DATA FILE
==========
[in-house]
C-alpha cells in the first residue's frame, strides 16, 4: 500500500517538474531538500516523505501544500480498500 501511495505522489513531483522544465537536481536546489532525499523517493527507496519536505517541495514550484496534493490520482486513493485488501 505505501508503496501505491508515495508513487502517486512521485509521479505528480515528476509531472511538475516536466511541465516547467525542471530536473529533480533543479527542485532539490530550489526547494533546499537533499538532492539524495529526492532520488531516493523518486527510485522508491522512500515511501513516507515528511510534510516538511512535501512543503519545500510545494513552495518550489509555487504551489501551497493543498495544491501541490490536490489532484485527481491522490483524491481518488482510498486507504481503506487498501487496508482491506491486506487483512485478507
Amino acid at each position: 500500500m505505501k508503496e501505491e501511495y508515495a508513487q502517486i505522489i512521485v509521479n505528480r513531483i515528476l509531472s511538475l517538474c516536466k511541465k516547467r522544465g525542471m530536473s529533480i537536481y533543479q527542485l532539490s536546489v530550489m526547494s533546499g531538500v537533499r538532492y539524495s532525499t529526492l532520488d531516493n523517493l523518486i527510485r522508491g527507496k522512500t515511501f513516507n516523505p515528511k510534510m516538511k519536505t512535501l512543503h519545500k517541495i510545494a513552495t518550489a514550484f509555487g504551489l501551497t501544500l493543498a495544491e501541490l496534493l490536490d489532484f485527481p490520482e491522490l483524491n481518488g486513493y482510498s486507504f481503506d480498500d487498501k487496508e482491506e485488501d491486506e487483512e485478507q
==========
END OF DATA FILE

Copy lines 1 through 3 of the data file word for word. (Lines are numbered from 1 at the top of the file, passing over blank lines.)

[in-house]
C-alpha cells in the first residue's frame, strides 16, 4: 500500500517538474531538500516523505501544500480498500 501511495505522489513531483522544465537536481536546489532525499523517493527507496519536505517541495514550484496534493490520482486513493485488501 505505501508503496501505491508515495508513487502517486512521485509521479505528480515528476509531472511538475516536466511541465516547467525542471530536473529533480533543479527542485532539490530550489526547494533546499537533499538532492539524495529526492532520488531516493523518486527510485522508491522512500515511501513516507515528511510534510516538511512535501512543503519545500510545494513552495518550489509555487504551489501551497493543498495544491501541490490536490489532484485527481491522490483524491481518488482510498486507504481503506487498501487496508482491506491486506487483512485478507
Amino acid at each position: 500500500m505505501k508503496e501505491e501511495y508515495a508513487q502517486i505522489i512521485v509521479n505528480r513531483i515528476l509531472s511538475l517538474c516536466k511541465k516547467r522544465g525542471m530536473s529533480i537536481y533543479q527542485l532539490s536546489v530550489m526547494s533546499g531538500v537533499r538532492y539524495s532525499t529526492l532520488d531516493n523517493l523518486i527510485r522508491g527507496k522512500t515511501f513516507n516523505p515528511k510534510m516538511k519536505t512535501l512543503h519545500k517541495i510545494a513552495t518550489a514550484f509555487g504551489l501551497t501544500l493543498a495544491e501541490l496534493l490536490d489532484f485527481p490520482e491522490l483524491n481518488g486513493y482510498s486507504f481503506d480498500d487498501k487496508e482491506e485488501d491486506e487483512e485478507q